The MA Public History combines cutting-edge, research-led knowledge of the way history is produced and engaged with in public contexts, with training in the practices through which public historical understanding is created and communicated.
|Study Mode||Full-time or Part-time available|
|Tuition Fees||UK: £12,900 / Overseas: £26,600 (2022/2023)|
|Duration||1 year full-time / 2 years part-time|
|Programme Starts||September 2022|
|Applications Accepted||All applicants: 18 Oct 2021 – 13 May 2022|
|Campus||This programme is located at UCL East|
- Why study the MA Public History?
Students will benefit from UCL’s rich experience working with national heritage institutions, museums and media outlets, as well as local communities in London, and from the university’s own role as a public history provider (through its three on-campus museums and special collections). They will work with internationally-recognized practitioner-researchers in the fields of oral history, documentary film and radio, exhibition curation, digital history, historical dramatization and heritage-making.
The approach of the MA in Public History is distinctively global and interdisciplinary. Students will be primarily based out of UCL East where they will work alongside those undertaking studies in the related fields of global urbanism, heritage studies, creative humanities, and media studies. They will first examine what public history means and how this changes over time and place, across distinct global contexts, exploring key concepts and debates centring on memory, heritage, history as activism, history as business, policy, and as institutional and community memory, as well as the arts and acts of remembrance. They will then focus on developing their practical public history skills in an area, or areas, of public history relevant to them, through project-based work in collaboration with one of UCL’s experienced practitioner-mentors. The programme’s emphasis on combining a theoretical framework with practice-based learning will allow students to critically self-reflect on their public history efforts as they produce them.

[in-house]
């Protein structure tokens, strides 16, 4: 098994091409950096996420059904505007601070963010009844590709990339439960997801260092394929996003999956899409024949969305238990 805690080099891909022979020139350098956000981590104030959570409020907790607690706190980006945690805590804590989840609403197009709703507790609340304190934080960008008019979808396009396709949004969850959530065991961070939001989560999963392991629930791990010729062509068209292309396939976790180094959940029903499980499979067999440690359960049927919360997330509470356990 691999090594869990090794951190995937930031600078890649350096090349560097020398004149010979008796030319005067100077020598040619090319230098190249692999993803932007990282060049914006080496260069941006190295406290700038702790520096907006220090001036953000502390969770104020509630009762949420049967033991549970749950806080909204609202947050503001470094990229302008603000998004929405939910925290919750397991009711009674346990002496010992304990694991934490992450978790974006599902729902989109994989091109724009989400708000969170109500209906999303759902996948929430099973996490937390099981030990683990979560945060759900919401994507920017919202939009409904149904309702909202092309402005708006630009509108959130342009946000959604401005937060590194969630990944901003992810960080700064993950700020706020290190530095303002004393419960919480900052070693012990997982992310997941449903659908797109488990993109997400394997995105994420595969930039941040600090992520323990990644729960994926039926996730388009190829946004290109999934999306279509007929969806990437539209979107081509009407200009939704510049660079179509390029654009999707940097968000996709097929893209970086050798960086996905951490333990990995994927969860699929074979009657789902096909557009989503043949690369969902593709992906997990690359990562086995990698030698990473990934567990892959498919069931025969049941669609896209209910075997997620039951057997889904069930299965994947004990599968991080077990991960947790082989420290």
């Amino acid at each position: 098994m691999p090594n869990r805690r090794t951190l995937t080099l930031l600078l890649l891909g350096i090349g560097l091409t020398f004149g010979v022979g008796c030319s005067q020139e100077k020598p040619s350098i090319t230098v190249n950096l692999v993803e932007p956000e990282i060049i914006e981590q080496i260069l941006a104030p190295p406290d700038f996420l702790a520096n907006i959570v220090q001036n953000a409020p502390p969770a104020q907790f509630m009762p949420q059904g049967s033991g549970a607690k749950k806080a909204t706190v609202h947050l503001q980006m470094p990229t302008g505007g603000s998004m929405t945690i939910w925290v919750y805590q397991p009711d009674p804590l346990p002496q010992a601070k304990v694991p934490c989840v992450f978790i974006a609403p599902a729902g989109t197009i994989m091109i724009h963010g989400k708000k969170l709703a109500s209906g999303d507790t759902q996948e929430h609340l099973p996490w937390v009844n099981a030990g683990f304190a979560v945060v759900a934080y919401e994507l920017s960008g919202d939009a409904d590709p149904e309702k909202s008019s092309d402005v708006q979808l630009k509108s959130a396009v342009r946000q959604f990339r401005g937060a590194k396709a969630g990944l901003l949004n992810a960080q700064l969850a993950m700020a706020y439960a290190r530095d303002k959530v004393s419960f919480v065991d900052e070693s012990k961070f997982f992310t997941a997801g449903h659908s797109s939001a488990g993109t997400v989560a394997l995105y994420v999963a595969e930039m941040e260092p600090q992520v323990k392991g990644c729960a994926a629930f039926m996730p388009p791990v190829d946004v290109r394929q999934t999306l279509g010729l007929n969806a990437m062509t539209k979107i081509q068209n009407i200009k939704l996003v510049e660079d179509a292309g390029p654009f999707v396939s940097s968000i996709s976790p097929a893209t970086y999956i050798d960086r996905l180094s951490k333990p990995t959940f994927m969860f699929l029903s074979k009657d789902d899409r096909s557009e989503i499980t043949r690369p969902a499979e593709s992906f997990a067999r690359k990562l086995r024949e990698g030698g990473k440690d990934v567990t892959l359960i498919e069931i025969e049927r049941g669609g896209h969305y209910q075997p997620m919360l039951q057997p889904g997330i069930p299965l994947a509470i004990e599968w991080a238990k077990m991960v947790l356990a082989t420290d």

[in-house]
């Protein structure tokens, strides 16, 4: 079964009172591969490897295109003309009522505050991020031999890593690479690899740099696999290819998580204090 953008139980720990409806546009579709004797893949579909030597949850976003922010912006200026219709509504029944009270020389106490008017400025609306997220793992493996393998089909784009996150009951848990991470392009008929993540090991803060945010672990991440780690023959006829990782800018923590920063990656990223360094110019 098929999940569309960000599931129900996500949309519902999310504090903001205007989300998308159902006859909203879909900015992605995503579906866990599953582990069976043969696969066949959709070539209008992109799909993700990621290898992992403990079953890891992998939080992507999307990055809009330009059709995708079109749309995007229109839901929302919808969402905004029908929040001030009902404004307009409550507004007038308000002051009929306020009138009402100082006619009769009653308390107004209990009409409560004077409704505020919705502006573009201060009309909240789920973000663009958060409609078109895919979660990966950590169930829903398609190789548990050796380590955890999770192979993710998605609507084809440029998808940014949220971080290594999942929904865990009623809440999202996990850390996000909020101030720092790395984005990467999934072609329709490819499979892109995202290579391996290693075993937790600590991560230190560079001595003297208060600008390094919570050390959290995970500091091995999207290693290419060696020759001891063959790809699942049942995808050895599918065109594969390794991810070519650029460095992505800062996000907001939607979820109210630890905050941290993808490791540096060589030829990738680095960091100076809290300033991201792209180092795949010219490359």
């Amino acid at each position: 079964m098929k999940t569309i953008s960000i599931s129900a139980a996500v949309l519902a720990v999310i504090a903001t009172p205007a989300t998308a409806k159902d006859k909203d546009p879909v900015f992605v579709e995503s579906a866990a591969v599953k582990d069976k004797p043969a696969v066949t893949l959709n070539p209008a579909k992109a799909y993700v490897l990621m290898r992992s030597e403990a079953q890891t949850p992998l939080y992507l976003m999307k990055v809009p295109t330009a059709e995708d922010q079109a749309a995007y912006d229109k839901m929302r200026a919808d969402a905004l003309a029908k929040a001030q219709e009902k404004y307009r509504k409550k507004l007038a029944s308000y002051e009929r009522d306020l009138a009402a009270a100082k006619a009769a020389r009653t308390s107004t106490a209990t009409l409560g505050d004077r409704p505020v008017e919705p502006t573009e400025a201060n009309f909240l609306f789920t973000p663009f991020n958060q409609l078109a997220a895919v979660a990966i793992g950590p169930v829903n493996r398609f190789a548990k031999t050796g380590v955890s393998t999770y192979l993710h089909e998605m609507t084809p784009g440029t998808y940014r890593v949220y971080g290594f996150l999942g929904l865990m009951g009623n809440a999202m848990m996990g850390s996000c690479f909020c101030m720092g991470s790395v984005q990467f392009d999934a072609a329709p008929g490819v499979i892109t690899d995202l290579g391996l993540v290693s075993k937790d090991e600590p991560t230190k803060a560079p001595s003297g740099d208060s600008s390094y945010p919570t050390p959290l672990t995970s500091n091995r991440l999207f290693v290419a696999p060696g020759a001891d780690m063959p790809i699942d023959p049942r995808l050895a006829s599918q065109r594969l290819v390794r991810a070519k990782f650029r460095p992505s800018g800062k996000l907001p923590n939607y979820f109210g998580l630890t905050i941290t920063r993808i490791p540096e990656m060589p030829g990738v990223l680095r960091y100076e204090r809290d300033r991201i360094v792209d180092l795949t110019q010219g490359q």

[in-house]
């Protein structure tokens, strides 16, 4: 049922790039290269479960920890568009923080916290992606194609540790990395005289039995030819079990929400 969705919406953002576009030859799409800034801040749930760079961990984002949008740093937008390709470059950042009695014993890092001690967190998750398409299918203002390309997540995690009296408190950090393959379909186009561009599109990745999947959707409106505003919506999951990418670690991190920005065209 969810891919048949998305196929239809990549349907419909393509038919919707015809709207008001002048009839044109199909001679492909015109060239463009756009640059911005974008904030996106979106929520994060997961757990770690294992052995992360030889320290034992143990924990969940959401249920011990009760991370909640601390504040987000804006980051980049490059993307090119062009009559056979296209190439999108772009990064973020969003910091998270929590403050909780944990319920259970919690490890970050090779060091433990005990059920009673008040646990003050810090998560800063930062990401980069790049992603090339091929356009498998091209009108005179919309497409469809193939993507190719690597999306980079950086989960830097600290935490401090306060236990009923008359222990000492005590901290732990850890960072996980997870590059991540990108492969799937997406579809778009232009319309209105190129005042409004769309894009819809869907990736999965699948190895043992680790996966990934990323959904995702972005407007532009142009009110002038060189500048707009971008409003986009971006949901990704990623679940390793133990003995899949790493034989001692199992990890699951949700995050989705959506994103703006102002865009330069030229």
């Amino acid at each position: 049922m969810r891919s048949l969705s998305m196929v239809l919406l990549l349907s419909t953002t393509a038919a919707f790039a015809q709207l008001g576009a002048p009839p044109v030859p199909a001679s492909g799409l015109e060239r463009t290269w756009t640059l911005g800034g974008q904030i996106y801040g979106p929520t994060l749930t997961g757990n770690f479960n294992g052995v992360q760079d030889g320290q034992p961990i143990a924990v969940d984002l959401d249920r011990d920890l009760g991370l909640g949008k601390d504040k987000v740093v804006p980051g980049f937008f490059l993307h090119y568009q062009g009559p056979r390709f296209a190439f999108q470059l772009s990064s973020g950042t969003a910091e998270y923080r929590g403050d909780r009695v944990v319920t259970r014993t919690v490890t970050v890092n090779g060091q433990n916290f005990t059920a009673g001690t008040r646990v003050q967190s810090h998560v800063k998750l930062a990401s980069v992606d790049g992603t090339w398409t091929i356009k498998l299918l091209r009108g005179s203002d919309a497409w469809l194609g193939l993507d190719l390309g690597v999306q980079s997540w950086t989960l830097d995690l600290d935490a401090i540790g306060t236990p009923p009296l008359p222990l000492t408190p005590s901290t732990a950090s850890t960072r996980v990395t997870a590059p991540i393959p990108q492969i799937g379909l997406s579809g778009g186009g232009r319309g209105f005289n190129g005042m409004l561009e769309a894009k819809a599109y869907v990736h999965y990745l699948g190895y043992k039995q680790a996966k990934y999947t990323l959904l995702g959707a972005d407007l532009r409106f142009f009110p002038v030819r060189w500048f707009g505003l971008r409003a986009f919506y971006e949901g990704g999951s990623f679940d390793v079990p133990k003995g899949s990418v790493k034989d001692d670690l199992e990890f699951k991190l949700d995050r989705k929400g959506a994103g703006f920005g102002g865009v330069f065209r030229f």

- How is the programme structured?
The programme is designed so you can develop your own personal trajectory within the field of public history, developing your practical skills in specific modes of public history practice as you extend and apply your critical understanding of them. In Term 1, you will gain a solid foundation in the concepts and debates relevant to public history, beginning to explore the distinct shapes it has taken across time and geography, and the distinct publics which not only consume but create historical understanding. You will learn about the commercial, community and political applications of historical knowledge, while also reflecting on how taking history public impacts on academic research and historiography. In Term 2, you will deepen your skills as a public history maker by researching and co-creating an assessed small public history project, mentored by experienced practitioners from within UCL and/or beyond.
In both terms 1 and 2, you will be able to take recommended module options which will deepen:
- your understanding of the diverse contexts in which public history is made, consumed and applied;
- the history from which you intend to make public history outputs;
- your practical knowledge of the various genres and spaces through which you intend to make public history.
The culmination of your studies will be a capstone public history research project, which you will focus on in Term 3. This project will allow you to combine your practical and/or historical and/or critical knowledge of public history. It is assessed by both a written piece of work and a public history output. However, before you commence your studies you will decide which element you wish to focus on more. The Public History Research Project: dissertation/output involves working on a 10,000 word research dissertation or public history report (70%) and accompanying public history output (30%, equivalent to work for a 5,000 word essay). The latter will comprise either an audio or video essay, or audio tour, OR a project proposal pitching a history radio programme, documentary television programme or immersive VR experience OR a history web resource (such as a blog, an online teaching resource or a small online exhibition).